Ua mau ke ea i ka ʻāina i ka pono says the state motto. Usually translated as “the life of the land is perpetuated in righteousness,” words and phrases in this poetic language have layers of meaning. One layer for me is this: We are Hawaiʻi Life. There is no life, certainly no distinctively “Hawaiʻi Life,” without the life of the land. The choice of that name carries kuleana.

ancient trails cross modern develpments

In one scene from the movie, residents of a new development complain to the developer that Hawaiʻians are walking across their lawn at night…and they arenʻt fishermen. And indeed, developments are built in places where ancestors walked; todayʻs protocols require that those known trails be preserved.

What is a “Director of Conservation and Legacy Lands”?

As the Hawaiian Islands Land Trust puts it: “What makes Hawaiʻi so special is not our built environment, but the natural beauty and rich cultural heritage of these islands.”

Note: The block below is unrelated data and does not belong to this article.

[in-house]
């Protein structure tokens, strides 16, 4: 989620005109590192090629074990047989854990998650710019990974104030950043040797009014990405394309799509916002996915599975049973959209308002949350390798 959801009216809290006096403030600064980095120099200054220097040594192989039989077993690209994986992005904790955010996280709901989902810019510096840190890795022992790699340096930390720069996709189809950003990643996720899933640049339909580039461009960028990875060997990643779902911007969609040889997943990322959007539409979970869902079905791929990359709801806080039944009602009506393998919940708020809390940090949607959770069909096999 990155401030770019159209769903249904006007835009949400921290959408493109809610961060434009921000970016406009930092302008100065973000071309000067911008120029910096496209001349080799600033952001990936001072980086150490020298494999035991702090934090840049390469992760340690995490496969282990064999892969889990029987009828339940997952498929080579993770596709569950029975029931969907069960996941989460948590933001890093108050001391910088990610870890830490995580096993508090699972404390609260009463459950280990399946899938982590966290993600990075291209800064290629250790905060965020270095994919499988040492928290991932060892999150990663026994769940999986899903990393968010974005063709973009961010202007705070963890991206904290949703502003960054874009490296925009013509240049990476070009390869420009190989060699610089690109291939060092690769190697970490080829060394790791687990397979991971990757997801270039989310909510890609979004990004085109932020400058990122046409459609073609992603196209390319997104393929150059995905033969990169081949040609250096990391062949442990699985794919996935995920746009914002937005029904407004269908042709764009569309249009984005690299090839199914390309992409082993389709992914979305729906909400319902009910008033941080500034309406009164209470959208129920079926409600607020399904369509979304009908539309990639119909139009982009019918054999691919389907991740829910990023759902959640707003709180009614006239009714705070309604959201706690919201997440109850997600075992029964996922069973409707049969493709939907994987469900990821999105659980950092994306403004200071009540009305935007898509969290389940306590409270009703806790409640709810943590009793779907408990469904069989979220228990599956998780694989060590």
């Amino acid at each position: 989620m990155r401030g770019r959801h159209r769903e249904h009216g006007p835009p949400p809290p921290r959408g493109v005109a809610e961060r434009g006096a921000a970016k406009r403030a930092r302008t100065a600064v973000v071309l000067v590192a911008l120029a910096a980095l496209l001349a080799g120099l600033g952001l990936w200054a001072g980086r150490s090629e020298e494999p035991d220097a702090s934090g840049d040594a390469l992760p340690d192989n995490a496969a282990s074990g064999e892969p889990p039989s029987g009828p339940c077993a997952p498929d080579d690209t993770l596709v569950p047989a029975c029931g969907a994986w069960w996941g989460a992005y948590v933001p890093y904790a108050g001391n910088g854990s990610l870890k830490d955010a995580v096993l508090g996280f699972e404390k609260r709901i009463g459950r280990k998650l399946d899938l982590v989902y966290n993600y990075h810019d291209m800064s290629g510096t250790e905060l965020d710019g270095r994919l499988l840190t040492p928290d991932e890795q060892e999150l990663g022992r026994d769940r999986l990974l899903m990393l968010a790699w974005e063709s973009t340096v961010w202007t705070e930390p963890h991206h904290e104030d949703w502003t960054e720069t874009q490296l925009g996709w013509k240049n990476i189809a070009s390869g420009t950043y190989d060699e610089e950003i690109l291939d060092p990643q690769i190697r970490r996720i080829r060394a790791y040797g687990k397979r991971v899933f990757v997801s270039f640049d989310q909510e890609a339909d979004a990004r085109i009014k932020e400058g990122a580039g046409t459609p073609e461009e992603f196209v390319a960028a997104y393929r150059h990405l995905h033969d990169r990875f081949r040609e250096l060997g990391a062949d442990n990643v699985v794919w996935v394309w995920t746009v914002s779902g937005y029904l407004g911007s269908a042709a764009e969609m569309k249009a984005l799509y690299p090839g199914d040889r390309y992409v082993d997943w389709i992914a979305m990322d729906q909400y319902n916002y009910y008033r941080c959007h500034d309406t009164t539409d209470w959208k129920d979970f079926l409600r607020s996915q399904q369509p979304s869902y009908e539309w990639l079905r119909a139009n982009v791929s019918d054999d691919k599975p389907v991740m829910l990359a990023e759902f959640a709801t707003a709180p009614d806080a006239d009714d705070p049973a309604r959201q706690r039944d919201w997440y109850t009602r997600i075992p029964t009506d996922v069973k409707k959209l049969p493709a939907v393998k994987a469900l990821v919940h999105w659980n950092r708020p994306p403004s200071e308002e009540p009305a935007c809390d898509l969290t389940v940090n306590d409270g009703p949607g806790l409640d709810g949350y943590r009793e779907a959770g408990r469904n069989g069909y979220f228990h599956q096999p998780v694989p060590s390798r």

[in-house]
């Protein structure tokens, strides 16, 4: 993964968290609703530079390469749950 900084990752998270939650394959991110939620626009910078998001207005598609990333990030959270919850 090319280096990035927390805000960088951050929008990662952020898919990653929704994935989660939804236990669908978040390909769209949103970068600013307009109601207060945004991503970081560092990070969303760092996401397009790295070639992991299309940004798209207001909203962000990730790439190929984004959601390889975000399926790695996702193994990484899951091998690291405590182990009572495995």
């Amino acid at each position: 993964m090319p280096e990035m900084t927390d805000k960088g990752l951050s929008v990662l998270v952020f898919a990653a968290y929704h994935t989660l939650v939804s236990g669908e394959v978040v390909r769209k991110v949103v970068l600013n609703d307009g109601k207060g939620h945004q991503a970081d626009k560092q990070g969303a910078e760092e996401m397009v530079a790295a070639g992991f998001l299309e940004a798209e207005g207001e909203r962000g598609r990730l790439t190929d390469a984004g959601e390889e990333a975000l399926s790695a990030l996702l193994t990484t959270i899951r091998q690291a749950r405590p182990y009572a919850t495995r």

And as our founder/Principal Broker Matt Beall says “land in Hawaiʻi is a zero-sum game.”

What he was willing to recognize in officially creating a position called “Director of Conservation and Legacy Lands” is that we as a company are ready to take kuleana in standing for lands that should never be developed, and for historic places and values that should be conserved and preserved. With this position and area of real estate practice, we focus our expertise, our real estate platform, and our sheer presence in the market, in service to a different kind of real estate “transaction.”